Tiburon Salmon Institute, San Francisco State reach delayed-relocation deal

After months of negotiations, San Francisco State University has given the Tiburon Salmon Institute nearly a year to find a new home, but the required move from the bayside biology station has sparked harsh comments from supporters.

The institute has been at Romberg Tiburon Center for Environmental Studies (www.rtc.sfsu.edu), located at 3150 Paradise Dr., for 42 years, and negotiations stemmed from an eviction notice the institute received from the university early last summer. The two sides just reached a deal that requires the institute to move by Sept. 5, 2016.

“Both parties tried in good faith to reach agreement,” said Robert Nava, San Francisco State vice president for advancement. “We’ve given them adequate time to find a new location.”

The eviction first came under fire from institute backers last summer. The organization received an eviction letter in early June from Romberg center director Karina Nielsen to leave by July 1. The university cited safety and liability concerns about and not being informed when large groups of students visited the facility.

Tiburon Salmon Institute (415-435-2397, tiburonsalmoninstitute.org) is an educational facility, with activities for children including caring and managing tens of thousands of fingerling salmon in floating pens, and then releasing them.

The institute has been occupying a building on the university campus without a lease, as the National Oceanic and Atmospheric Administration allows the institute to operate out of its warehouse at the center’s 36-acre site for free.

The university’s reconsideration of the July date came after pressure from supporters of the institute, including Lt. Gov. Gavin Newsom and state Schools Superintendent Tom Torlakson, who both serve as state university regents, and Rep. Jared Huffman, D-San Rafael, and state Sen. Mike McGuire.

Over the summer, university officials held a series of meetings with the institute Executive Director Brooke Halsey and a representative from Huffman’s office to address ongoing issues with safety and compliance.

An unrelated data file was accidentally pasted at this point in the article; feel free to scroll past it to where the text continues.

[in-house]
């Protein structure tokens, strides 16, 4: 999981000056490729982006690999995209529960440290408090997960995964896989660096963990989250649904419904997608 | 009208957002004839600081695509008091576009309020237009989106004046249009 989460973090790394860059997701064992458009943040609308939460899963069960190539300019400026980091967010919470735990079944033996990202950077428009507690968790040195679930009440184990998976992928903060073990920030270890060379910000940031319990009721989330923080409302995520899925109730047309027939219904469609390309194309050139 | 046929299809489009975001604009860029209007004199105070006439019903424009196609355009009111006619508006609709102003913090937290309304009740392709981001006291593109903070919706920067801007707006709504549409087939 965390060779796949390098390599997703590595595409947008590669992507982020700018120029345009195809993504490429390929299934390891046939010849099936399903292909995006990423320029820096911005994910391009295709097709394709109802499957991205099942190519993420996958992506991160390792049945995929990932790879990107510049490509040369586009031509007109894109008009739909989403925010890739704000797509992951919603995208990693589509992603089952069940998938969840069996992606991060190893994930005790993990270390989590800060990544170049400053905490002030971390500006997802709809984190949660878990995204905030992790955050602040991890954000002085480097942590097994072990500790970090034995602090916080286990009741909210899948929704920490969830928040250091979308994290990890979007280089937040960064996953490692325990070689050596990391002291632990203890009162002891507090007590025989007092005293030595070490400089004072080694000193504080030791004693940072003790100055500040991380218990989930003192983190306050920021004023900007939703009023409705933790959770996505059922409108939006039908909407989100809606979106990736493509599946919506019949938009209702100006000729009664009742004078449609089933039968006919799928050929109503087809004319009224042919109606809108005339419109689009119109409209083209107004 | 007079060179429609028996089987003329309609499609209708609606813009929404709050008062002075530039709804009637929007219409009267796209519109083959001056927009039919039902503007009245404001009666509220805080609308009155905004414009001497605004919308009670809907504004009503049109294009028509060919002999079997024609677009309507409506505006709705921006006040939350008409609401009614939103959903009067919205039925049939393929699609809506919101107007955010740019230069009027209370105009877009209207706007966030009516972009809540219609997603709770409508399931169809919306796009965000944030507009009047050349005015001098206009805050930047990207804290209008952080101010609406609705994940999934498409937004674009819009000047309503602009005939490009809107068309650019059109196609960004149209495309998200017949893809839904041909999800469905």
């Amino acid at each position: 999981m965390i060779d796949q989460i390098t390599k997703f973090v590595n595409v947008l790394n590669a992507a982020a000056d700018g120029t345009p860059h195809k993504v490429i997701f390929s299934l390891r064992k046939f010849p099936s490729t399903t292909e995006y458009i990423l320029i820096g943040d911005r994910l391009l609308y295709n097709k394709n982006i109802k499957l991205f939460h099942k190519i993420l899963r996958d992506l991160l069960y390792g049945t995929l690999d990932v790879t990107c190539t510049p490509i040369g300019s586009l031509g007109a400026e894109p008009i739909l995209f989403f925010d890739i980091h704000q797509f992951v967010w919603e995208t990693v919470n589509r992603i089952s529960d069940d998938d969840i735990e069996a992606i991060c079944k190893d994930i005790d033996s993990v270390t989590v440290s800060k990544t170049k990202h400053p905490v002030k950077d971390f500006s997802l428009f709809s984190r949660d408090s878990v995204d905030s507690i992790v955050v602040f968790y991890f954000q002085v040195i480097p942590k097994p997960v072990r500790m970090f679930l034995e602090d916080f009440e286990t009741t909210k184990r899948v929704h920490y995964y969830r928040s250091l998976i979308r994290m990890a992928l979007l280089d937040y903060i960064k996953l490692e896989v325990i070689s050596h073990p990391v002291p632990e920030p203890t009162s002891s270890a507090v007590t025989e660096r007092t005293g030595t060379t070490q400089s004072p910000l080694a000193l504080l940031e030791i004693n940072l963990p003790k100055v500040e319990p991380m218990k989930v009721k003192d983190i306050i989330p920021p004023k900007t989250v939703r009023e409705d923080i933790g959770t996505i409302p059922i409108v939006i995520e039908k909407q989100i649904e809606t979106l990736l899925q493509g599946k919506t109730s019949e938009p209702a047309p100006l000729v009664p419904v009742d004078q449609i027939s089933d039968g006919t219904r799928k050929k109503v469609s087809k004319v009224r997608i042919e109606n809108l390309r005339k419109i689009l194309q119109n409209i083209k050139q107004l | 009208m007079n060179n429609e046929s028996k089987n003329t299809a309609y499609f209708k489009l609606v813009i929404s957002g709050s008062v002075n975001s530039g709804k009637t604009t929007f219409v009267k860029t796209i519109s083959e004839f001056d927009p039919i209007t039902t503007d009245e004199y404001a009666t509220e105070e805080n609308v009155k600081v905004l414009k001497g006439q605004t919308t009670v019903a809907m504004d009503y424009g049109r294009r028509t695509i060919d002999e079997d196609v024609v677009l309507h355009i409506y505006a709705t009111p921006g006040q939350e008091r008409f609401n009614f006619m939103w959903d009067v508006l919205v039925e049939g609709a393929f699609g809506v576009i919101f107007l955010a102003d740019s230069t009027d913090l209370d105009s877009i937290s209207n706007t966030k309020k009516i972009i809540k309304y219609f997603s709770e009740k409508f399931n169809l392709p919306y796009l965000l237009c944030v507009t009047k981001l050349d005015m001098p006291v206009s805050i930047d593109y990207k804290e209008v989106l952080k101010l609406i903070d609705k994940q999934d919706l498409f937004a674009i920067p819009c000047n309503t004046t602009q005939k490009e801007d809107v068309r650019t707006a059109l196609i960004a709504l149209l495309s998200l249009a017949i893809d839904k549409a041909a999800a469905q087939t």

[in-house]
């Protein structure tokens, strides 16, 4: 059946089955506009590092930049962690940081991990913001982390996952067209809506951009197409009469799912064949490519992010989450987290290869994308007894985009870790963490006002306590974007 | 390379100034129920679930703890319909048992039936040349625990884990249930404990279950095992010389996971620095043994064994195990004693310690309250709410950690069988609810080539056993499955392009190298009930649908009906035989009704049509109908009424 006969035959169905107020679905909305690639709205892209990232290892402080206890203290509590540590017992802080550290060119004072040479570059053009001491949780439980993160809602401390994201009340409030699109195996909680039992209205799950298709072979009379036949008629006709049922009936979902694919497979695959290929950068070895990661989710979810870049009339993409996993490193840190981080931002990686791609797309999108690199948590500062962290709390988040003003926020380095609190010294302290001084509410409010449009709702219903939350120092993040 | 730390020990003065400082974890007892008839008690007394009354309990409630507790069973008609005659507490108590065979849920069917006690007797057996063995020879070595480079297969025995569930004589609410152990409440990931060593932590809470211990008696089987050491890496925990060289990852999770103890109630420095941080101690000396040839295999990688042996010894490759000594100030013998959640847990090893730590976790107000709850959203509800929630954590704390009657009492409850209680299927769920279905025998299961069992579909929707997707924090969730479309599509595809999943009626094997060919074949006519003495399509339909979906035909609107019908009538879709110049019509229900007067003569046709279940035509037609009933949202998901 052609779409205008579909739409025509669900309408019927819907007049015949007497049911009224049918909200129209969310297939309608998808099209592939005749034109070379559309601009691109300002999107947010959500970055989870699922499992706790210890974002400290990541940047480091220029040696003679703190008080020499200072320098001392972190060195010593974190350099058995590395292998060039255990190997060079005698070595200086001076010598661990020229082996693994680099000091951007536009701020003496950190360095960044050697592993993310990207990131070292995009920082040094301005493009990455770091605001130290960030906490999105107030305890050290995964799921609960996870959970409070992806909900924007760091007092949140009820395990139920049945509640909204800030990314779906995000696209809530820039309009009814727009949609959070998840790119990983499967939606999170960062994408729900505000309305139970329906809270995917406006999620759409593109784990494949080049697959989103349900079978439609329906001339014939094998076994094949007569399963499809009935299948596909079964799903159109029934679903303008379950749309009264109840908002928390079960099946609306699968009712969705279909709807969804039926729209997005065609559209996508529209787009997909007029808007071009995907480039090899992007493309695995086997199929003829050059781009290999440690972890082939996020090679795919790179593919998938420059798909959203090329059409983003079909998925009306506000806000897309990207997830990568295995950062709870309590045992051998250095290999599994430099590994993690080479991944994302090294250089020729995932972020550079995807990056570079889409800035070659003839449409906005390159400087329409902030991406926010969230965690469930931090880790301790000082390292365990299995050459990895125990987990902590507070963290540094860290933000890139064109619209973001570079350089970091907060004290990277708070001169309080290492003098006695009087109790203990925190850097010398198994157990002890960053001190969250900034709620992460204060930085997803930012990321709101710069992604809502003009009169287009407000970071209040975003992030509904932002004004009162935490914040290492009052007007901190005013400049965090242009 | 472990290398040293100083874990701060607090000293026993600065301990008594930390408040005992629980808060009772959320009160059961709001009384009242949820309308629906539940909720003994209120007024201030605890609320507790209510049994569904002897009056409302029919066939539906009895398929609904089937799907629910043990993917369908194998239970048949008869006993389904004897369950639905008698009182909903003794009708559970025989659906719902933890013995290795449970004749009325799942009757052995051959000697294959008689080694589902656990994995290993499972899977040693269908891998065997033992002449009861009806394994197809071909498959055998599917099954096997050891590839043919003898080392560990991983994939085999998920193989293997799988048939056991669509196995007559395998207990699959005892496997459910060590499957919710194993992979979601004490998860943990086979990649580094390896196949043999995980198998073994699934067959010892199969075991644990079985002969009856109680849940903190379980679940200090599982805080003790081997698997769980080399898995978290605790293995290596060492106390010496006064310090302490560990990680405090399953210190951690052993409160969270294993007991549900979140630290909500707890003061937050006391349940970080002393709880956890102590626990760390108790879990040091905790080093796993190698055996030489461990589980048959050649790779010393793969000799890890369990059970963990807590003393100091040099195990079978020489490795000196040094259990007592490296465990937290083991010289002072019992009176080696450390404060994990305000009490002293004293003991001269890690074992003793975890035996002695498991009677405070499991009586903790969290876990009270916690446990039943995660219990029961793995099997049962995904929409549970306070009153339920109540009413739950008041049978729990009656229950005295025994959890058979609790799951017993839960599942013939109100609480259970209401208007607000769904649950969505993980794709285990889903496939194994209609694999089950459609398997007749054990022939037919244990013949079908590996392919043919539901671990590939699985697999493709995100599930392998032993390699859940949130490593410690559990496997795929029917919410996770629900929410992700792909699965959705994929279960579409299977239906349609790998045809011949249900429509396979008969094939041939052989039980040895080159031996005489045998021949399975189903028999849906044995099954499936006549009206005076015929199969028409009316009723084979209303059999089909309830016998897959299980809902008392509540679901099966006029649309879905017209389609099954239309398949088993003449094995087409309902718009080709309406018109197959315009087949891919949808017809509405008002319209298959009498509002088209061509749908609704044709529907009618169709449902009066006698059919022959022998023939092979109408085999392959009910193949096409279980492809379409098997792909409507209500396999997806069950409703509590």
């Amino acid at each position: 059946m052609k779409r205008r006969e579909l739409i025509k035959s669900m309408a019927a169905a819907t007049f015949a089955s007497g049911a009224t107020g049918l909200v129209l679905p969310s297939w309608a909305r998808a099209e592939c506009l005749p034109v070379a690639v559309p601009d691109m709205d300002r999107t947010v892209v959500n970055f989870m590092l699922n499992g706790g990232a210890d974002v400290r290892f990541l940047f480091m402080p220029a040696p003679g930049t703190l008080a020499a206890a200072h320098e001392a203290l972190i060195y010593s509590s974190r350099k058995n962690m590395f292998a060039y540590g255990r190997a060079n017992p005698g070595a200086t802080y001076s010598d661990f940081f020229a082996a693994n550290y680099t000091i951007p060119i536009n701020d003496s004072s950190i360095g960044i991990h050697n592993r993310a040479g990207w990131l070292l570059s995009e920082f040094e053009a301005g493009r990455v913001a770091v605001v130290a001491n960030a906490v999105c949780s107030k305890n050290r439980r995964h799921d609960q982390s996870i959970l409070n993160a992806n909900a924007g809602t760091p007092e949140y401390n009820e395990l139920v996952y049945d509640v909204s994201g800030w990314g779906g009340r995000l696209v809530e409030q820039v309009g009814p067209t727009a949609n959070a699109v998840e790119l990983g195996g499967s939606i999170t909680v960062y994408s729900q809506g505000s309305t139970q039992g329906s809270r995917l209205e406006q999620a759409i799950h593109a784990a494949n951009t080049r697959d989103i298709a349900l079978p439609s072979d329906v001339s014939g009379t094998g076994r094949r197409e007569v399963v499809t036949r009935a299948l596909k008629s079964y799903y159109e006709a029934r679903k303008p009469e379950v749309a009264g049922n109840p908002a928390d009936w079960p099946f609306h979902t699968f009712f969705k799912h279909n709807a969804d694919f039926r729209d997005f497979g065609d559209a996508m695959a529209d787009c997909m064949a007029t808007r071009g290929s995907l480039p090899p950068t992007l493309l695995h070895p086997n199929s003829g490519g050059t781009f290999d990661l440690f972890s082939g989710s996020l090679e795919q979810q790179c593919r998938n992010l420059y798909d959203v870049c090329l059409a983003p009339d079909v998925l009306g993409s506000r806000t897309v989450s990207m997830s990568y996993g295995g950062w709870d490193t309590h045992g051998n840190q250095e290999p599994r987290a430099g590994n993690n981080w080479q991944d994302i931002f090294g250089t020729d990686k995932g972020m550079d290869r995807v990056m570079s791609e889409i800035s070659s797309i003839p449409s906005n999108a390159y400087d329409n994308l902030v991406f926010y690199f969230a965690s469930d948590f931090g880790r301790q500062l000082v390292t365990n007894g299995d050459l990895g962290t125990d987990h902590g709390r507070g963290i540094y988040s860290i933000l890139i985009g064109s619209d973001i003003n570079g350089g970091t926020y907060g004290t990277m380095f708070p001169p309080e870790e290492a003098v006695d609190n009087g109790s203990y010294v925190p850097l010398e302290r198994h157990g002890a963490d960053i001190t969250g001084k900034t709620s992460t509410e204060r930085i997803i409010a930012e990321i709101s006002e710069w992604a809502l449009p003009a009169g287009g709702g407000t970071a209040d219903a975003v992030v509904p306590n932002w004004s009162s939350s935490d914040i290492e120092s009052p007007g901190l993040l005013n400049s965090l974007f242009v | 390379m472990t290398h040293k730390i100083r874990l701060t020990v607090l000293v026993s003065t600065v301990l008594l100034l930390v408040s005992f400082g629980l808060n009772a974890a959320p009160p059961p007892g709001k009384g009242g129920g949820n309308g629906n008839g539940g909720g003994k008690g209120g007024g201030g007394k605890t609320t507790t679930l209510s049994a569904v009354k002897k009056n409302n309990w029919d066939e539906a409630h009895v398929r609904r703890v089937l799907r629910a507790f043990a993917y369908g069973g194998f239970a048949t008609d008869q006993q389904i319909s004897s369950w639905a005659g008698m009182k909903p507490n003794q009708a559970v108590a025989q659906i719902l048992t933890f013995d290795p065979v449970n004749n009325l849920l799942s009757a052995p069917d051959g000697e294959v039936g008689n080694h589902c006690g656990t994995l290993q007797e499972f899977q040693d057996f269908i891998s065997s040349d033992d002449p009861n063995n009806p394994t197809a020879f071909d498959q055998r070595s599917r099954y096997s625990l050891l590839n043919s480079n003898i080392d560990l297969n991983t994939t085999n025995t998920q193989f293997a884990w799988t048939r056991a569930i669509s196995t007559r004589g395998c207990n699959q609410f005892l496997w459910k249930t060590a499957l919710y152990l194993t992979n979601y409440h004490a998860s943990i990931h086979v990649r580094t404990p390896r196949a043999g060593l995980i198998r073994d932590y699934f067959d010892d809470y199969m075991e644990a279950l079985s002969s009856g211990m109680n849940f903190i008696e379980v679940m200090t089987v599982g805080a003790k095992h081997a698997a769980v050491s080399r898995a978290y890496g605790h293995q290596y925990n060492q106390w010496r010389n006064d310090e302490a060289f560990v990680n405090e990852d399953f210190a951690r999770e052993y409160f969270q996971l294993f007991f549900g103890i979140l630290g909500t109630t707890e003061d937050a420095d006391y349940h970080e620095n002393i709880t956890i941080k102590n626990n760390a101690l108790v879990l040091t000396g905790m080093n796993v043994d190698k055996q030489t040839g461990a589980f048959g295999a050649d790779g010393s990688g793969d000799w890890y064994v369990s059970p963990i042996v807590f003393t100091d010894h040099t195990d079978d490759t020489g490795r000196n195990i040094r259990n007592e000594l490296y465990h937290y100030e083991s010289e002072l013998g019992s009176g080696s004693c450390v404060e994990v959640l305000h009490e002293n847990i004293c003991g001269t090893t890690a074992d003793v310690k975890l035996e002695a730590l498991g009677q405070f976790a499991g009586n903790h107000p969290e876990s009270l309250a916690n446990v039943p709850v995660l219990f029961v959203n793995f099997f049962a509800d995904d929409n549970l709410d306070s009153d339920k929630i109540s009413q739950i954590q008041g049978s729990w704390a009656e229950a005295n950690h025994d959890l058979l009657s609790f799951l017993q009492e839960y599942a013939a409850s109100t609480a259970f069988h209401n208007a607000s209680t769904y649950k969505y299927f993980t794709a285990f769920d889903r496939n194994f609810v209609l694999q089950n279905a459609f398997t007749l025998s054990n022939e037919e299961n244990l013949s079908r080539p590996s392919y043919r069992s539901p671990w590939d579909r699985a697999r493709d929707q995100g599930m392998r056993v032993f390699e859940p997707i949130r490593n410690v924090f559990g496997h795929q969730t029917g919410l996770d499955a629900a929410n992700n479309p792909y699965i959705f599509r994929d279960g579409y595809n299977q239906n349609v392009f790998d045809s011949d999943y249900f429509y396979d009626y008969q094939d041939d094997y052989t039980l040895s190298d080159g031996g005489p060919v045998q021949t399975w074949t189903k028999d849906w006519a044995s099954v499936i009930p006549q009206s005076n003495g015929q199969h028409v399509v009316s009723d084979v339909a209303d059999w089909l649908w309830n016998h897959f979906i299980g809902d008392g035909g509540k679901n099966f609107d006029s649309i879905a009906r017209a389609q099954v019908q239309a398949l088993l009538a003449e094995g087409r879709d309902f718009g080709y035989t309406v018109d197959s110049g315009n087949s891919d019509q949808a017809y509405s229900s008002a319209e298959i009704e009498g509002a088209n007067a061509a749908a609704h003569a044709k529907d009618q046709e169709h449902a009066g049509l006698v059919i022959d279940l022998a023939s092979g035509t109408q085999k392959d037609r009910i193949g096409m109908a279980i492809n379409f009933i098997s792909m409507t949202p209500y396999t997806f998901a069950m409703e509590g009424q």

During the negotiations, hosted by Huffman’s staff, the university continued to cite health and safety issues, lack of permits for community activities, and liability. The institute also wanted a rent-free lease.

Nava said the negotiations were made in “good faith efforts from both parties” (university’s take: http://bit.ly/1lz5kJM)

“The university made every effort to come to an agreement with Mr. Halsey,” Nava said. “We met seven times with Mr. Halsey as well as Jenny Callaway, the district director for Congressman Huffman, including at Congressman Huffman’s office, to address the longstanding issues stemming from TSI’s use of the Romberg Tiburon Center property. Unfortunately, despite good faith efforts by all parties, we were not able to reach agreement.”

According to Halsey and Huffman, however, the university carried on negotiations only long enough for public outcry to calm down, and never intended to come to an agreement.

Nava’s statement “is not an honest characterization of what drove this,” Huffman said. “TSI agreed to do anything and everything to address the ongoing issues, and no new safety or permit issues arose. They were negotiating for a long-term lease, and all of a sudden the permit issue became lethal. The negotiations were just an attempt to let public scrutiny die down.”

Halsey said it was Catch-22. The university said the institute needed permits, but the permitting agency said it needed a lease before it could issue them. Halsey also said he attempted address the repairs the university asked for, but was not allowed by the university to bring anyone in to do the repairs. He called the situation “very frustrating.”

Nava said safety issues are just one of many concerns the university has had about the institutes’s use of Romberg. Other concerns are a lack of compliance with state and federal regulations and the lack of any formal agreement with the university to use the property.

“We have attempted since 2008 to work with TSI to develop a license agreement that would address these concerns and allow Mr. Halsey to continue his operations,” Nava said.

The institute has been able to operate for more than four decades without permits, as it outdates the agency that issues them. Halsey said he has a long relationship with the Bay Conservation and Development Commission, and it is fully aware of his operations.

“It’s heartbreaking to see this program that’s been around so long,” Halsey said. “All these years it’s been a win-win situation, connecting with the community through our activities. It’s only in the last year, when they hired a new director, that everything went sideways.”

Huffman also suggested that the university has intentions of developing the property for commercial use.

The university denied any plans to sell the property.

Meanwhile, the institute has been talking to several organizations about a possible new home, but nothing is concrete yet.

“We’re hopeful,” Halsey said. “We’ll go where they want us and see the value in what we do.”

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